Análise de polimorfismos em genes relacionados à virulência e resistência de Streptococcus suis em uma população suína

Acta Scientiae Veterinariae

Telefone: (51) 3308-6964
ISSN: 16799216
Editor Chefe: [email protected]
Início Publicação: 31/12/1969
Periodicidade: Trimestral
Área de Estudo: Medicina Veterinária

Análise de polimorfismos em genes relacionados à virulência e resistência de Streptococcus suis em uma população suína

Ano: 2011 | Volume: 39 | Número: 3
Autores: Fábio Santos Carvalho, Ana Elisa Del’Arco Vinhas Costa, Amauri Arias Wenceslau
Autor Correspondente: Fábio Santos Carvalho | [email protected]

Palavras-chave: bactéria, variabilidade genética, suínos, pcr

Resumos Cadastrados

Resumo Inglês:

Background: Streptococcus suis is a bacterium that causes several diseases in swines and can infect humans; in addition, it
represents an important risk factor for professionals from this area. In cases of outbreak, despite some animals may remain as
asymptomatic disease carriers, mortality can vary between 4 and 14%. Virulence of this bacterium may be associated with
different serotypes exist, as well as with cellular proteins present in the capsule, or by mutations in the genomes of different
serotypes, or even between samples of the same serotype. The strains of serotype 2 are considered to be the most virulent,
although they can have moderate virulence, or even being less virulent. The objective of this work is to analyze genetic
variability in S. suis samples.
Materials, Methods & Results: Forty S. suis samples provided by the Laboratório Microvet (Minas Gerais, Brazil) and isolated
between 1995 and 2003 on a farm located in Ponte Nova, MG, have been used. The lyophilized samples were reactivated in
BHI, for 24 h, at 37°C; after that, they were cultivated and isolated in Todd Hewitt nutrient medium plus agar-agar and 10%
defibrinated sheep blood and kept at 37°C, for 18 h. Serotyping of samples was conducted by Microvet and the data was
compiled for comparison with the results. Genomic DNA was extracted from 3x106 cells, using DNAzol kit (Invitrogen®),
under the protocol proposed by the manufacturer, followed by PCR individually for each primer pair - dpr and aroA, using 200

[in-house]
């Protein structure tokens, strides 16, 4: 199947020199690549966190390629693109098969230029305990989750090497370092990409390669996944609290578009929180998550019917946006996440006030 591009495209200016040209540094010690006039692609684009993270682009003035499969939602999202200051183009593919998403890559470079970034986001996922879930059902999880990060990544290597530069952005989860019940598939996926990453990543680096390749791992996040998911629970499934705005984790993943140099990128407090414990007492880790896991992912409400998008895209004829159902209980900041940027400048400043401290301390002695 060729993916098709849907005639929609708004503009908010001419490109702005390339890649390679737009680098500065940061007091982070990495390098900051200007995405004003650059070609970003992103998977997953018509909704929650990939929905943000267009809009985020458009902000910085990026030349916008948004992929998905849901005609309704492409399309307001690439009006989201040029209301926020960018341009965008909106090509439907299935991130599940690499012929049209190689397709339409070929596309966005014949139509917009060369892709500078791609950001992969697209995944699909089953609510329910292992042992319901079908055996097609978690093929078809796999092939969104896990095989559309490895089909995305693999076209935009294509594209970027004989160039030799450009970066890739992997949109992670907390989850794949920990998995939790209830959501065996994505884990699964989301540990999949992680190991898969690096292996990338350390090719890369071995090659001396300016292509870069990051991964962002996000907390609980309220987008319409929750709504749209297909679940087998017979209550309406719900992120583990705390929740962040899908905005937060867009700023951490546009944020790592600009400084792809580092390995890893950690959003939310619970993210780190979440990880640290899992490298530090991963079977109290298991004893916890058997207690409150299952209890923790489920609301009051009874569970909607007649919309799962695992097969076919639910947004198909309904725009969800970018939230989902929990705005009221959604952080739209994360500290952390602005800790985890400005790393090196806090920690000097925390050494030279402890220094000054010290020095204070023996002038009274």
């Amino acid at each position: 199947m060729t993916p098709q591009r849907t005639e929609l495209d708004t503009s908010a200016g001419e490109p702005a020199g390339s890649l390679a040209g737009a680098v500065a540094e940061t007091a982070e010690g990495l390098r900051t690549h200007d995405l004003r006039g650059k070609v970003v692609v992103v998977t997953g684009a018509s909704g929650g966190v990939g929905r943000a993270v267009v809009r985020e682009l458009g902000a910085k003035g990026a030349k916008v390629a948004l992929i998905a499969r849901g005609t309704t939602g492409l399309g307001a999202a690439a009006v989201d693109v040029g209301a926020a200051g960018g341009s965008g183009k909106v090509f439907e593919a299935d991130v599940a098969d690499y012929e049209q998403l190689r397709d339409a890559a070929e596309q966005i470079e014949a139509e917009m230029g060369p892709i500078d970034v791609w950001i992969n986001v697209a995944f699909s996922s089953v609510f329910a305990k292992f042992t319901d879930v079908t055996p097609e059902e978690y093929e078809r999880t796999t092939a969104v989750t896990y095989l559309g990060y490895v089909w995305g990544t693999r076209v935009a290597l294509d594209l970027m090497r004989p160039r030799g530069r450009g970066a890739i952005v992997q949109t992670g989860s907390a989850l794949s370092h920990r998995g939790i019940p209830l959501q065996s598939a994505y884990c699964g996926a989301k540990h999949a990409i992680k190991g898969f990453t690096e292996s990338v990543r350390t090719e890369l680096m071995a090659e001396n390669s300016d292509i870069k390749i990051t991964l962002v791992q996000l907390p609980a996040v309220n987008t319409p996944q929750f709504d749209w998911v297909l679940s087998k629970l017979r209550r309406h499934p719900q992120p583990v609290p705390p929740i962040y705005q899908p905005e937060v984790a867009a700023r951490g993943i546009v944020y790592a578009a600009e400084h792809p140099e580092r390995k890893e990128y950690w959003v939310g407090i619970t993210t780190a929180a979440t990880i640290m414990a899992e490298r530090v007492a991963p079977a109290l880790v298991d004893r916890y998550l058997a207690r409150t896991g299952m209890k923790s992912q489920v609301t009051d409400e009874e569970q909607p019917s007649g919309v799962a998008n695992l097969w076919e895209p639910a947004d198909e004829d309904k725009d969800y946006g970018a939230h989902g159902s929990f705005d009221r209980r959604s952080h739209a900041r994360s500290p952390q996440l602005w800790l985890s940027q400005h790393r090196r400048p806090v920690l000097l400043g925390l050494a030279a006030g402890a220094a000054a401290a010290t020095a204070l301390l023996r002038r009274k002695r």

μM dNTP, 3.4 mM MgCl2, 2 U of Taq DNA polymerase (Invitrogen®), 1.6x amplification buffer and 0.20 μM of the primers
in a final volume of 25 μL. The annealing temperature was 59°C, for aroA gene, and 60°C, for dpr gene. The amplified
fragments of genes were digested with 0.2 μL of the restriction enzymes Alu I, AflIII, EcoRI and MPS I, at 37°C, for 2 h. All
products were analyzed by separation on 3% agarose gel. Eight in the forty samples analyzed showed polymorphisms in the
dpr gene for cleavage site of Alu I enzyme, thus generating samples with two and three DNA fragments. Analysis with the other
endonucleases does not show differences; besides, no cleavage has occurred in the fragment. All samples analyzed for the aroA
gene were observed to be identical for the cleavage sites of the used enzymes. During the analysis of serotypes, 39 (97.5%)
samples were identified as type 2 and one (2.5%) as type 3.
Discussion: The dpr gene showed different patterns between the assessed S. suis colonies, what indicates the existence of
polymorphisms in the restriction sites. These data partially corroborate those already reported in the literature, where the
percentage of amino acid polymorphisms was 17.9% in the dpr gene. In this study, changes identified in the dpr gene are not
conclusive; still, modifications in nucleotide bases of certain genes may be related to expressions of differential proteins,
associated with pathogenicity and virulence of pathogens. Even with the use of antibiotics and hygienic-sanitary control
measures, records of difficult-to-control outbreaks are constant in the swine populations from which the samples were isolated.
The sample of serotype 3 was collected from healthy animal, whereas the serotype 2 samples were collected from sick animals.
These factors reinforce the idea that alterations in genomes of bacteria may be establishing new mechanisms to escape, hence
favoring the survival of pathogens.